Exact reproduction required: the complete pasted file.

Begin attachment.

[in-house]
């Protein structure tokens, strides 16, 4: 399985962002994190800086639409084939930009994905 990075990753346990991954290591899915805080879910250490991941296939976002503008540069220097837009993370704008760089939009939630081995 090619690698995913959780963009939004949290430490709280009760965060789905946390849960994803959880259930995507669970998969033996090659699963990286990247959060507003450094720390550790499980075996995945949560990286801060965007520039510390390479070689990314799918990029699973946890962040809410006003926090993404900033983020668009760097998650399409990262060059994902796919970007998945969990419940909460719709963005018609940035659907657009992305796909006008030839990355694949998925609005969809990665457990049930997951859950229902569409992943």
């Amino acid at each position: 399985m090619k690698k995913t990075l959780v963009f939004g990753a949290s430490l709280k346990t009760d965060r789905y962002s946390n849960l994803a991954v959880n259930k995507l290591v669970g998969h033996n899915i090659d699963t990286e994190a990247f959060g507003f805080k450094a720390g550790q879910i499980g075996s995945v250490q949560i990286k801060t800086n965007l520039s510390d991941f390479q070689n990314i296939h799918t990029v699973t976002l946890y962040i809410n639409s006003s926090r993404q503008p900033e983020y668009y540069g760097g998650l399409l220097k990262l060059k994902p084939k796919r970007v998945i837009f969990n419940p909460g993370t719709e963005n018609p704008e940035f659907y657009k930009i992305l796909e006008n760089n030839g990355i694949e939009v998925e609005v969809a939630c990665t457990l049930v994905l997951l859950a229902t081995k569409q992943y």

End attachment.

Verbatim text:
[in-house]
């Protein structure tokens, strides 16, 4: 399985962002994190800086639409084939930009994905 990075990753346990991954290591899915805080879910250490991941296939976002503008540069220097837009993370704008760089939009939630081995 090619690698995913959780963009939004949290430490709280009760965060789905946390849960994803959880259930995507669970998969033996090659699963990286990247959060507003450094720390550790499980075996995945949560990286801060965007520039510390390479070689990314799918990029699973946890962040809410006003926090993404900033983020668009760097998650399409990262060059994902796919970007998945969990419940909460719709963005018609940035659907657009992305796909006008030839990355694949998925609005969809990665457990049930997951859950229902569409992943």
């Amino acid at each position: 399985m090619k690698k995913t990075l959780v963009f939004g990753a949290s430490l709280k346990t009760d965060r789905y962002s946390n849960l994803a991954v959880n259930k995507l290591v669970g998969h033996n899915i090659d699963t990286e994190a990247f959060g507003f805080k450094a720390g550790q879910i499980g075996s995945v250490q949560i990286k801060t800086n965007l520039s510390d991941f390479q070689n990314i296939h799918t990029v699973t976002l946890y962040i809410n639409s006003s926090r993404q503008p900033e983020y668009y540069g760097g998650l399409l220097k990262l060059k994902p084939k796919r970007v998945i837009f969990n419940p909460g993370t719709e963005n018609p704008e940035f659907y657009k930009i992305l796909e006008n760089n030839g990355i694949e939009v998925e609005v969809a939630c990665t457990l049930v994905l997951l859950a229902t081995k569409q992943y």